Khokon, who is contesting Sunday’s parliamentary election as a candidate for the main opposition Bangladesh Nationalist Party (BNP), alleges he was shot on Dec. 15 by a senior police officer in Noakhali, a mostly-rural district in the country’s southeast.
Police, the government and the Awami League also deny opposition allegations of intimidation, and say the election campaign period has been fair.
While violence during election campaigns is not new in the South Asian nation, the attack on Khokon and his supporters has fed into the opposition accusations.
“The (police) officer-in-charge asked Khokon to leave the place immediately and then abruptly fired pellet bullets at the petitioner (Khokon),” said a lawsuit Khokon has filed at the Dhaka High Court against specific police officers, the government and the election commission.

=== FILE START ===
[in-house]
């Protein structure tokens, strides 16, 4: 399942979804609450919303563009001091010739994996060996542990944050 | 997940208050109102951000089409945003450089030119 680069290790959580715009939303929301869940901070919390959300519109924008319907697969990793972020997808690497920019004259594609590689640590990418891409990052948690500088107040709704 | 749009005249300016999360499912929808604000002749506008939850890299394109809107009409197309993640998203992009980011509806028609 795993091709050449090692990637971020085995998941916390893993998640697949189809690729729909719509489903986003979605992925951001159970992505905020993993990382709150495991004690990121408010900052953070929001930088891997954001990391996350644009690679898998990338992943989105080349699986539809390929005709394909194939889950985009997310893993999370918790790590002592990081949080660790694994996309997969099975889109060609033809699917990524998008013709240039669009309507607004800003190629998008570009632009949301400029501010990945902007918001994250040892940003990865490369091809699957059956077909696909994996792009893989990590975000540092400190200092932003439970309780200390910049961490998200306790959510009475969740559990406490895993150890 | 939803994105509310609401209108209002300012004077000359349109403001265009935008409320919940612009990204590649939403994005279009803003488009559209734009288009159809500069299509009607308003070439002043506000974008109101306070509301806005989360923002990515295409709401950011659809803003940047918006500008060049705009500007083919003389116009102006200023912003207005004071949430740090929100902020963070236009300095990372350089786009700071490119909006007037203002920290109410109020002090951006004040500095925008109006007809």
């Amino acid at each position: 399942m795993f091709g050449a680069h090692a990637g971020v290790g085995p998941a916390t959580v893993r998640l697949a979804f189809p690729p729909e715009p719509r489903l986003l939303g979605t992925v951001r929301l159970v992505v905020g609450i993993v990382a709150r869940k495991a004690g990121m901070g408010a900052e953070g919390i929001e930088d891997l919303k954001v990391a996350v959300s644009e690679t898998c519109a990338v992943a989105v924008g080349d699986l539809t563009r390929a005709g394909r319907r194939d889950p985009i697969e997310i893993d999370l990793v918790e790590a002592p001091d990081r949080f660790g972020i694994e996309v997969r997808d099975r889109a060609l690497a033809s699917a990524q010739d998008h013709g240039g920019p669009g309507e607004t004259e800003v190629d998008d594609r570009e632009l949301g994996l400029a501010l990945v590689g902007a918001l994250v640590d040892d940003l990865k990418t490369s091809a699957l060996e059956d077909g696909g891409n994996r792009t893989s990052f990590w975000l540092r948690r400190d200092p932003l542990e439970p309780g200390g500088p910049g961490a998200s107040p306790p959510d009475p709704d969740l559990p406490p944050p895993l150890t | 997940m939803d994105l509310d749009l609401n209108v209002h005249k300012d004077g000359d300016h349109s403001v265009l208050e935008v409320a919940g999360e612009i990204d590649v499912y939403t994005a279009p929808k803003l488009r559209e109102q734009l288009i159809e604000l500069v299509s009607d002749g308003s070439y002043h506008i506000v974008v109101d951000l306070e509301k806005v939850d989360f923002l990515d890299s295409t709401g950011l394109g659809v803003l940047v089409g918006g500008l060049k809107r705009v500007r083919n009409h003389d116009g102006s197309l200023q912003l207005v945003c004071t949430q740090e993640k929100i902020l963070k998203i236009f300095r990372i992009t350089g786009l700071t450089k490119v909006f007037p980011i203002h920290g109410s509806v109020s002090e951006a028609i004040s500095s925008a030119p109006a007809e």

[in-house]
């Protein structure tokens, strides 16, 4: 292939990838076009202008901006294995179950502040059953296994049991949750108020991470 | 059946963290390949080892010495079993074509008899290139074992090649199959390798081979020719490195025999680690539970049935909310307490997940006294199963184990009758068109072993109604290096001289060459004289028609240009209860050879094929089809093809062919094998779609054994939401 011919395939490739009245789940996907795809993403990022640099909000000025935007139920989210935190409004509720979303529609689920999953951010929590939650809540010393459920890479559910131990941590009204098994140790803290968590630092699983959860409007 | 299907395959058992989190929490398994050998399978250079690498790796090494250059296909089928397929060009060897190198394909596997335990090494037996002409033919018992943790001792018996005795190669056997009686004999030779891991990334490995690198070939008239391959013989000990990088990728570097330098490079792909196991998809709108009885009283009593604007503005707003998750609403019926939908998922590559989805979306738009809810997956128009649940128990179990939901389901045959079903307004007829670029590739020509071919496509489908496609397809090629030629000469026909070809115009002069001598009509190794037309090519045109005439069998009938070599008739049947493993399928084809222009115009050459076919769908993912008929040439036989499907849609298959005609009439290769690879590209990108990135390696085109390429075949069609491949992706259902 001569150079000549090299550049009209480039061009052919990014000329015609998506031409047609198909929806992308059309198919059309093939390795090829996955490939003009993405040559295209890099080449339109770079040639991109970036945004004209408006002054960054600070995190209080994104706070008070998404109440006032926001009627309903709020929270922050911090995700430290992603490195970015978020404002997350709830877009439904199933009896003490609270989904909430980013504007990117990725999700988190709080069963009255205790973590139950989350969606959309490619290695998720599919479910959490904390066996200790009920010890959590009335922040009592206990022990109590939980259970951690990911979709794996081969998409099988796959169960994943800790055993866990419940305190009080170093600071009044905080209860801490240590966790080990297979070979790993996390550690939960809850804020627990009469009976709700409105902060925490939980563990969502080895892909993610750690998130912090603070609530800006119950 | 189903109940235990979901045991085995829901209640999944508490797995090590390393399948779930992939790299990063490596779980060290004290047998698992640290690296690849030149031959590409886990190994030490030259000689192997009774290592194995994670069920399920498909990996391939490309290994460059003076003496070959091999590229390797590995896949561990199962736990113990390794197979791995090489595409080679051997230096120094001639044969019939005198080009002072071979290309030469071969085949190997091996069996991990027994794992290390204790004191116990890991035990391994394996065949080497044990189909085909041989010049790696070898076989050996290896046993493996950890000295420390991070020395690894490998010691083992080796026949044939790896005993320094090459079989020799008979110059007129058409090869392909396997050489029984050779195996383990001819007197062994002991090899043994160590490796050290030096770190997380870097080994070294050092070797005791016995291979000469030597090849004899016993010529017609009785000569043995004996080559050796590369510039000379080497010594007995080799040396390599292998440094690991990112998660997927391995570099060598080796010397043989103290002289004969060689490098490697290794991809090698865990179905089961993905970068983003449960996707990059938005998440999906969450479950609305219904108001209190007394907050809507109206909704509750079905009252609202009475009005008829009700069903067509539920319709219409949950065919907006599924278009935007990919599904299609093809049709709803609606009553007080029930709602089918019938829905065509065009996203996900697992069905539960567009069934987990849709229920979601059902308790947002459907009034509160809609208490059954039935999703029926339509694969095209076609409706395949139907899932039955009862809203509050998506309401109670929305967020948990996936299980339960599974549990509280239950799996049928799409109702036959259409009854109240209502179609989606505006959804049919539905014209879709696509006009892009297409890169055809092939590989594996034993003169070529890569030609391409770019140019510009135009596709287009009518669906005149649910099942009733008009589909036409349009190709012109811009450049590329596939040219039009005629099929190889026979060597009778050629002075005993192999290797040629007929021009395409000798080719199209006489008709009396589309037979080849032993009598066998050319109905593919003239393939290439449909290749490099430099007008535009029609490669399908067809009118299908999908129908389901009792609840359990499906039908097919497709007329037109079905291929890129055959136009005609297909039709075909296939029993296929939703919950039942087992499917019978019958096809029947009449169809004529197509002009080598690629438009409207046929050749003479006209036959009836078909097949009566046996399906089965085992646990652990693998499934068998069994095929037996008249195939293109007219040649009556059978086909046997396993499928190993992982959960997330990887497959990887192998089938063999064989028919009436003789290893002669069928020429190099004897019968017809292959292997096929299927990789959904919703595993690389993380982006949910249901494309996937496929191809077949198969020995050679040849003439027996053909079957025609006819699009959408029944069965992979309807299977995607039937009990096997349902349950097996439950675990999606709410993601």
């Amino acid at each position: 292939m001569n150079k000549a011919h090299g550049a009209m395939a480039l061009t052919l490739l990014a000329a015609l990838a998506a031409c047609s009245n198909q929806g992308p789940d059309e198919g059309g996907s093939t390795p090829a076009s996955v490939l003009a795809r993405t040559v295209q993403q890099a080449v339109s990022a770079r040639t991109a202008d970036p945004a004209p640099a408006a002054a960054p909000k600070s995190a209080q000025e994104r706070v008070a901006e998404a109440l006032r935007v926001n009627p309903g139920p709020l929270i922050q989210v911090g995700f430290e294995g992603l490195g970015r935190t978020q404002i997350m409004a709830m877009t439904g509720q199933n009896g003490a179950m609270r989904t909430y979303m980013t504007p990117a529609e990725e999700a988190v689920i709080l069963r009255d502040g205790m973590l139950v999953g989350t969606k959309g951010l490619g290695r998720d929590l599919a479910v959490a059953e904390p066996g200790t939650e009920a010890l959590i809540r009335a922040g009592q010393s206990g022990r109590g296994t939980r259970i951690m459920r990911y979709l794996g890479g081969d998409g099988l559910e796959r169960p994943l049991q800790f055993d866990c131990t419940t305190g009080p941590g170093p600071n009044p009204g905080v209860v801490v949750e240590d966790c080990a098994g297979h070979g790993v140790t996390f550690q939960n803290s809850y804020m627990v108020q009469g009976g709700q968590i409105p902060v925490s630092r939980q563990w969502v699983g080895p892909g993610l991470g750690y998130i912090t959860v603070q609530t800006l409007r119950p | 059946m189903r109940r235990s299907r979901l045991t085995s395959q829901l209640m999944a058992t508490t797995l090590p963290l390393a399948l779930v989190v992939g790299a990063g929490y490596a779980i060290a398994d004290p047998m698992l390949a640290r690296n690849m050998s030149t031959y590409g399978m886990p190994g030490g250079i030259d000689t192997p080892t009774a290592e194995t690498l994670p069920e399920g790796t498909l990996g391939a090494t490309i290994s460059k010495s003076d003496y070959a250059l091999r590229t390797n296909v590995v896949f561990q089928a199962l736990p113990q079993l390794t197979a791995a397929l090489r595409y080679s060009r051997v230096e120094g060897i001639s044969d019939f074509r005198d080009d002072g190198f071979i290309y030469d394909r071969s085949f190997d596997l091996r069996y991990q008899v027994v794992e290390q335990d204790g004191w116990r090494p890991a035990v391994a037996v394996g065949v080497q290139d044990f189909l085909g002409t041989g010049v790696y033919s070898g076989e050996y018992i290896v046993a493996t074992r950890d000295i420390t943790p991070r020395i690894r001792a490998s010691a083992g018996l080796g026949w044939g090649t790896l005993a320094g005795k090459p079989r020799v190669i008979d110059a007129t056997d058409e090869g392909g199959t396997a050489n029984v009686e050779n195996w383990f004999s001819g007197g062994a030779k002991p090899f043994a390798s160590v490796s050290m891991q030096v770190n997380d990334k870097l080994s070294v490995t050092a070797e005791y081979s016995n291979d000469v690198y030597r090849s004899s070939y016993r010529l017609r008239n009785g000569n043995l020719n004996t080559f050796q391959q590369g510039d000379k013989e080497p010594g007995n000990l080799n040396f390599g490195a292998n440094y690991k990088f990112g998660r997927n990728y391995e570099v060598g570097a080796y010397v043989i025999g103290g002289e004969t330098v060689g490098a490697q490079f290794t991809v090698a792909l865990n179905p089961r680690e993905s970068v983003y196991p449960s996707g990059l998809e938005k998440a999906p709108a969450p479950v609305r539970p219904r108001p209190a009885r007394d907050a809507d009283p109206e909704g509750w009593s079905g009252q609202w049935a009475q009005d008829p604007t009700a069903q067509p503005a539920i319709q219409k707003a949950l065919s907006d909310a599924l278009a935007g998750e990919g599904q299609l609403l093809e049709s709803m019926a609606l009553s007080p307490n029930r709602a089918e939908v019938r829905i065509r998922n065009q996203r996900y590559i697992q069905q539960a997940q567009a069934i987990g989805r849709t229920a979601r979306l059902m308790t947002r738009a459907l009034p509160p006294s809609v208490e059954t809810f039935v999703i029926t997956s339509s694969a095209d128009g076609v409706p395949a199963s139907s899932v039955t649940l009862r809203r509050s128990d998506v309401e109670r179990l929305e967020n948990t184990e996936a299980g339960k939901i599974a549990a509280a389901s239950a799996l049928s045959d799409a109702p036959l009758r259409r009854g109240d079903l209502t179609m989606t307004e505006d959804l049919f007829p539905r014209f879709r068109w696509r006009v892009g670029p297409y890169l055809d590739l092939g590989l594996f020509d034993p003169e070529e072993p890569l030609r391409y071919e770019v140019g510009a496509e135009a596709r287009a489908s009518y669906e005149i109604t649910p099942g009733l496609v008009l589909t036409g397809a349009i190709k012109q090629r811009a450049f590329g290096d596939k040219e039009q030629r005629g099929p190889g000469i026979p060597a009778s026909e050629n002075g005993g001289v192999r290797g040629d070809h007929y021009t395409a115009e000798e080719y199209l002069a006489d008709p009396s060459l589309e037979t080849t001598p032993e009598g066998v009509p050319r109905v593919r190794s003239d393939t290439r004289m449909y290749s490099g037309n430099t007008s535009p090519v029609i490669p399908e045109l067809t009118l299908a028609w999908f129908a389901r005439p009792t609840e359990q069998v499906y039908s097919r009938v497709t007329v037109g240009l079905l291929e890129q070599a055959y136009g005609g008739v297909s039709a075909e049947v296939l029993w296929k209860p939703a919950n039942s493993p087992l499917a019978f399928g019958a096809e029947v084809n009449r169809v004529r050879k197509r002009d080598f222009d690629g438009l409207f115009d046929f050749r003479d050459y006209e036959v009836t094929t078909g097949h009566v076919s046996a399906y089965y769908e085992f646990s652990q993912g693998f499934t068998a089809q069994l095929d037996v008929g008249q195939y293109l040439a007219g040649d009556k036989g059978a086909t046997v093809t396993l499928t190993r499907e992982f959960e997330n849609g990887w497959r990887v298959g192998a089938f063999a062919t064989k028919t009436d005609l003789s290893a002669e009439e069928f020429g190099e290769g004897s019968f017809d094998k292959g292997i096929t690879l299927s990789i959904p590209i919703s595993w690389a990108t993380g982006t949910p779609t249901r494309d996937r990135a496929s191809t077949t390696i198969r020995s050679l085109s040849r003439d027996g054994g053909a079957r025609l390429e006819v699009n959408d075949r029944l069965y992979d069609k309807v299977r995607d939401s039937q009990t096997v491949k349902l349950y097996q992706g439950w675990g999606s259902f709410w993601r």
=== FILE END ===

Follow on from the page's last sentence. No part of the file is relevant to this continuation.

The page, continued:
Tanmoy Das, the returning officer in charge of overseeing elections and police in Noakhali, said Khokon had made exaggerated claims and it was not the police but others, perhaps people from Khokon’s own party, who shot at him because of internal discord.
“Some violence is usual in our politics,” Ibrahim said, adding that Khokon’s supporters had attacked an Awami League office on the same day and in the same area that Khokon was attacked.
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